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Business Insider reports that McDonald's plans to roll out a so-called "next generation" store concept that it already has been testing in Europe, Canada and Australia, to the United States over the next couple of years.

The story says that these "Experience of the Future" stores feature Samsung Galaxy tablet computers that are mounted on tables, allowing customers to place more customized orders and pay for them without standing on line at the counter; they also can provide various kinds of entertainment while people are waiting for their food.

According to Business Insider, McDonald's "hopes that adding technology to its eateries can improve the customer experience and drive sales." However, since it remains a pilot project, "exactly how it will work remains a bit of a moving target."
KC's View:
I have two things to say about this, and I'm going to try to do it without engaging in the sort of easy target practice that I sometimes utilize when commenting on McDonald's.

First, I think this is fundamentally a good idea. The story points out, quite rightly, that in many ways the traditional McDonald's store seems to operate pretty much the same way it did 50 years ago. Adding these kinds of technological flourishes - and making them relevant to the customer and the brand - is a good idea.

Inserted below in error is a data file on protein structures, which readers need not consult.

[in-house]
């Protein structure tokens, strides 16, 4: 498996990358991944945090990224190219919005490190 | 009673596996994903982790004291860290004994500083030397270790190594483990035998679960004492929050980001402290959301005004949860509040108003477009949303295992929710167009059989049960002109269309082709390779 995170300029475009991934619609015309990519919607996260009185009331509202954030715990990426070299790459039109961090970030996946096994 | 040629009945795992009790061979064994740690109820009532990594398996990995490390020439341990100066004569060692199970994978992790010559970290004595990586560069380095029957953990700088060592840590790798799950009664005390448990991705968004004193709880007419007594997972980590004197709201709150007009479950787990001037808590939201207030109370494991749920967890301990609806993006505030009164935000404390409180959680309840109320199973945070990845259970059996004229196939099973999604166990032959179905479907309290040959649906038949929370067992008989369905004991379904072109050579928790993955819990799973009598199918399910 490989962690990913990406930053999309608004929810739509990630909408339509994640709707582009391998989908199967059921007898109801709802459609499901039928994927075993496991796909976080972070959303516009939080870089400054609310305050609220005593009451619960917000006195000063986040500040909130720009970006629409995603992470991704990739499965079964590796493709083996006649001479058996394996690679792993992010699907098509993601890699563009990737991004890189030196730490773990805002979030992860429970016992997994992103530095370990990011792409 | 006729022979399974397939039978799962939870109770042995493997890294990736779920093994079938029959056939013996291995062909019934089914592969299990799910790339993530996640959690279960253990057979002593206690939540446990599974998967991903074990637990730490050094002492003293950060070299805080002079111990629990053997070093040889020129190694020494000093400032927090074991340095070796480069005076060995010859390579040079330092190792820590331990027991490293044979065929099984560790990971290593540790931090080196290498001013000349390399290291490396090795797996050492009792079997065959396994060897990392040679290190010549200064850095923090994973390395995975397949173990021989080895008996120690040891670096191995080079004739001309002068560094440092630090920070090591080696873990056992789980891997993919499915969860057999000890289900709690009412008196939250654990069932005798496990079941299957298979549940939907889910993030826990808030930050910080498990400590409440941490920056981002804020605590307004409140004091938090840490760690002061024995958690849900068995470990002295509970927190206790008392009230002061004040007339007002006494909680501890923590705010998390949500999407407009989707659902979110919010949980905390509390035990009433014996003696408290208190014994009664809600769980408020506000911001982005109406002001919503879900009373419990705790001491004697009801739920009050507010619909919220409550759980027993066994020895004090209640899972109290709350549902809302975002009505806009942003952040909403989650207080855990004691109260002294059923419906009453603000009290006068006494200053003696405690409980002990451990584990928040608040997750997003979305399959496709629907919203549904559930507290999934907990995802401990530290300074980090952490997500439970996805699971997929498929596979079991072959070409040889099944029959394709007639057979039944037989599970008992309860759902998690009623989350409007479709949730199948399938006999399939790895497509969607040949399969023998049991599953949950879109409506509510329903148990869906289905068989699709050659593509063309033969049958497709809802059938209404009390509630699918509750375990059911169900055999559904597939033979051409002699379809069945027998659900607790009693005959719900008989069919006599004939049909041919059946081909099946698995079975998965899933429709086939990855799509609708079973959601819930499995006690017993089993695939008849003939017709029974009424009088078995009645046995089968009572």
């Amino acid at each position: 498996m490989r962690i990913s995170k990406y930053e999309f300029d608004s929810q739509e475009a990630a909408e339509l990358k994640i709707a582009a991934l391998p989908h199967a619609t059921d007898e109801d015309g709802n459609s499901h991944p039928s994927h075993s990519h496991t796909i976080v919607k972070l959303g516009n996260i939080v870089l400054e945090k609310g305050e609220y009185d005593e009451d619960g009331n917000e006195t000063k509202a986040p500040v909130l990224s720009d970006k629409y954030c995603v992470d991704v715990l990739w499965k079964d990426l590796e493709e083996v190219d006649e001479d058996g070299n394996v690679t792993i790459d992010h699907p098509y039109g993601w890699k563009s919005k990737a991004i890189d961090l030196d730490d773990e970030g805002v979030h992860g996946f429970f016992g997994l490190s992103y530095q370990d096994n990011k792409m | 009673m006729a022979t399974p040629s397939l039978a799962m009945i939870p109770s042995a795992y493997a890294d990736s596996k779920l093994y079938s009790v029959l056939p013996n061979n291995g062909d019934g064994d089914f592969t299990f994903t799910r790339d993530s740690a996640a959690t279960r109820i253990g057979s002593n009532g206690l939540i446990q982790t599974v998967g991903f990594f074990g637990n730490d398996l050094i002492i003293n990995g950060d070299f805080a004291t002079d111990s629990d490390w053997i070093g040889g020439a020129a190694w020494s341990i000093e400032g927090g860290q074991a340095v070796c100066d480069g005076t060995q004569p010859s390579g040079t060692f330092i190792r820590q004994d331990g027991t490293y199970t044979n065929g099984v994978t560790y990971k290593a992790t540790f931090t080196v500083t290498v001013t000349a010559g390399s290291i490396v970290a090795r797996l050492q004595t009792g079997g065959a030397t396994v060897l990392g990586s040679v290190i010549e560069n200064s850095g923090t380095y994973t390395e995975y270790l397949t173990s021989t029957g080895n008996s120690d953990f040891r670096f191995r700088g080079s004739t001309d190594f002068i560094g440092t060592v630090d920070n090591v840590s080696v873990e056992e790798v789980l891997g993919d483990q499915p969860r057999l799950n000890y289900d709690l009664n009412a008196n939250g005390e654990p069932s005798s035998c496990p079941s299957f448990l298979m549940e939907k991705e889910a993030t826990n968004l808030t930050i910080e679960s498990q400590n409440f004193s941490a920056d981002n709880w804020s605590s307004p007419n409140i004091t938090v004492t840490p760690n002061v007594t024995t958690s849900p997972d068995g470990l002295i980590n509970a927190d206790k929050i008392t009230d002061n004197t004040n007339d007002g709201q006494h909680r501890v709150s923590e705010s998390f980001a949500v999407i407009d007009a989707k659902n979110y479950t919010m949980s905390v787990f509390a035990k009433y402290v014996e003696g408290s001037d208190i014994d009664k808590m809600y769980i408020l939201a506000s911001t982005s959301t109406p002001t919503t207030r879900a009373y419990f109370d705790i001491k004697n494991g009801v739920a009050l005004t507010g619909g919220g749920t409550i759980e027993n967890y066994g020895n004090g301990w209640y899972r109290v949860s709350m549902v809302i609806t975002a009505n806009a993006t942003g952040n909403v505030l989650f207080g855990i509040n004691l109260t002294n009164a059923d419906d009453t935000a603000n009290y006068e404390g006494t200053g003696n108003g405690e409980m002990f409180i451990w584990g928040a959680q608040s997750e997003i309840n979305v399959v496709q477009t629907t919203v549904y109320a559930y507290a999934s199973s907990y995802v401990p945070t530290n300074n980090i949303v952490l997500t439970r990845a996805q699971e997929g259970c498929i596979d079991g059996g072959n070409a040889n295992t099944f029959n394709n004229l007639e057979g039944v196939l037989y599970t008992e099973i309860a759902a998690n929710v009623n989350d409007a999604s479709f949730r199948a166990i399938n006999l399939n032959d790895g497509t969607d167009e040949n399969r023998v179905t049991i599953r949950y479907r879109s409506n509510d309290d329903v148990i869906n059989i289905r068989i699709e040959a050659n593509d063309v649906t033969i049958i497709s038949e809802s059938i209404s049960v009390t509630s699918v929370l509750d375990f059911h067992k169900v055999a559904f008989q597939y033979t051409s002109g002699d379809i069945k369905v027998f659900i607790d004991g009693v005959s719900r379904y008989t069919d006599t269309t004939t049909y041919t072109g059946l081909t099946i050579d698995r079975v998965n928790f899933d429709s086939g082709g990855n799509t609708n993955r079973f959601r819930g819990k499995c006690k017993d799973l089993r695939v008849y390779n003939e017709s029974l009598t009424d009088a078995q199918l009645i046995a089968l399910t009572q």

That said, I think that McDonald's has to be careful about defining the "future" too specifically. I think savvy companies actually play around with lots of different technologies, to see what connects and what doesn't. Maybe instead of tablets, there could be a role for Amazon Echo-type voice recognition computers to take orders. Or maybe there will be something else that comes on the scene tomorrow, that makes tablets and the Echo yesterday's news. Being relevant in the future means doing everything you can not to cast strategies and tactics in stone.

The second thing is that I continue to believe that the best thing McDonald's can do for its business is improve the food. I try to avoid fast food, but over the past few weeks, for various reasons, I've eaten in both an In-N-Out and a Burgerville ... and the hamburgers they make are far superior to pretty much anything on McDonald's menu. (And I actually stopped at a McDonald's when driving out to Oregon in mid-June, so I have some recent experience with this.) Just make the food better ... and let technological change support that effort.